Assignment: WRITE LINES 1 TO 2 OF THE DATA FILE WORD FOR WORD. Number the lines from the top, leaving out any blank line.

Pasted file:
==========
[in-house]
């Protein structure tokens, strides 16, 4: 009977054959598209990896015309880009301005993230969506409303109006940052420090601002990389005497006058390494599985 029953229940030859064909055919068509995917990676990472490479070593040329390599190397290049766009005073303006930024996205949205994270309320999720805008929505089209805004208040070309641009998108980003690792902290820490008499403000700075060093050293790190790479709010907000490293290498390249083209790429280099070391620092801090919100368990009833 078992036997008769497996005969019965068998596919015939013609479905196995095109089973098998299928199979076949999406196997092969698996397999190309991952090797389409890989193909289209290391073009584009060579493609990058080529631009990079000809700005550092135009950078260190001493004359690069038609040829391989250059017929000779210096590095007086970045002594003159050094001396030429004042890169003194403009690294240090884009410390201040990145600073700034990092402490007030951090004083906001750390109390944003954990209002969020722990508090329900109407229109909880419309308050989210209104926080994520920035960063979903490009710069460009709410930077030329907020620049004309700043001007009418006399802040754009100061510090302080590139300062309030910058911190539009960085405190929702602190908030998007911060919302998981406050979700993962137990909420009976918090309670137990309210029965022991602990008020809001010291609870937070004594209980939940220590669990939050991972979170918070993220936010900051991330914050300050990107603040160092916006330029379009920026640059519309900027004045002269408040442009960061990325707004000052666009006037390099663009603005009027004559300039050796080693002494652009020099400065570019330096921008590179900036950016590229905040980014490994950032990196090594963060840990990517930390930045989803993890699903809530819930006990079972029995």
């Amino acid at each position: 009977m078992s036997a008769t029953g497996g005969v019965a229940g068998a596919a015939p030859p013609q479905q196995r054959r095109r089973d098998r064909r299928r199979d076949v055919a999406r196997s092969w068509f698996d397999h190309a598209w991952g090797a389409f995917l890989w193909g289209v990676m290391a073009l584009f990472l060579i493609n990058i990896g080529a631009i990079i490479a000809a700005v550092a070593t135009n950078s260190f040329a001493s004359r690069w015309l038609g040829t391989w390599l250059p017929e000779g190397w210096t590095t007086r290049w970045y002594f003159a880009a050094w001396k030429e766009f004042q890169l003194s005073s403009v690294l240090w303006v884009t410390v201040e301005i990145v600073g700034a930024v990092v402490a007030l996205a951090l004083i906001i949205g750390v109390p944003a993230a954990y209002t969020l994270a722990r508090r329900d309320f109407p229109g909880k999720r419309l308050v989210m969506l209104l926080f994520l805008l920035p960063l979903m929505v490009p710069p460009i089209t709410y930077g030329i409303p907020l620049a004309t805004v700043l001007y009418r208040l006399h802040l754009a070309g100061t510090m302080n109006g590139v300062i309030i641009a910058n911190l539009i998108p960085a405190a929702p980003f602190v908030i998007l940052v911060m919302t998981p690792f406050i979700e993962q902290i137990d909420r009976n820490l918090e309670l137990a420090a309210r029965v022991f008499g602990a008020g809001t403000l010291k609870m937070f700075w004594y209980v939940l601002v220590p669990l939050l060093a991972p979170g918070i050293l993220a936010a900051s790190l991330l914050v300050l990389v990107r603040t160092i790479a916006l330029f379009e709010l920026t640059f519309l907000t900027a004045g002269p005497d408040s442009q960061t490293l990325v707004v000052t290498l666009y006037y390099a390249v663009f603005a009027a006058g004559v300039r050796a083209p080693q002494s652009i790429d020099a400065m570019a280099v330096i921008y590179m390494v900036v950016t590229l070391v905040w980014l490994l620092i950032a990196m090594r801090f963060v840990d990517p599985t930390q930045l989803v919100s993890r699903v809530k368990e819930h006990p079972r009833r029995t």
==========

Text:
[in-house]
């Protein structure tokens, strides 16, 4: 009977054959598209990896015309880009301005993230969506409303109006940052420090601002990389005497006058390494599985 029953229940030859064909055919068509995917990676990472490479070593040329390599190397290049766009005073303006930024996205949205994270309320999720805008929505089209805004208040070309641009998108980003690792902290820490008499403000700075060093050293790190790479709010907000490293290498390249083209790429280099070391620092801090919100368990009833 078992036997008769497996005969019965068998596919015939013609479905196995095109089973098998299928199979076949999406196997092969698996397999190309991952090797389409890989193909289209290391073009584009060579493609990058080529631009990079000809700005550092135009950078260190001493004359690069038609040829391989250059017929000779210096590095007086970045002594003159050094001396030429004042890169003194403009690294240090884009410390201040990145600073700034990092402490007030951090004083906001750390109390944003954990209002969020722990508090329900109407229109909880419309308050989210209104926080994520920035960063979903490009710069460009709410930077030329907020620049004309700043001007009418006399802040754009100061510090302080590139300062309030910058911190539009960085405190929702602190908030998007911060919302998981406050979700993962137990909420009976918090309670137990309210029965022991602990008020809001010291609870937070004594209980939940220590669990939050991972979170918070993220936010900051991330914050300050990107603040160092916006330029379009920026640059519309900027004045002269408040442009960061990325707004000052666009006037390099663009603005009027004559300039050796080693002494652009020099400065570019330096921008590179900036950016590229905040980014490994950032990196090594963060840990990517930390930045989803993890699903809530819930006990079972029995």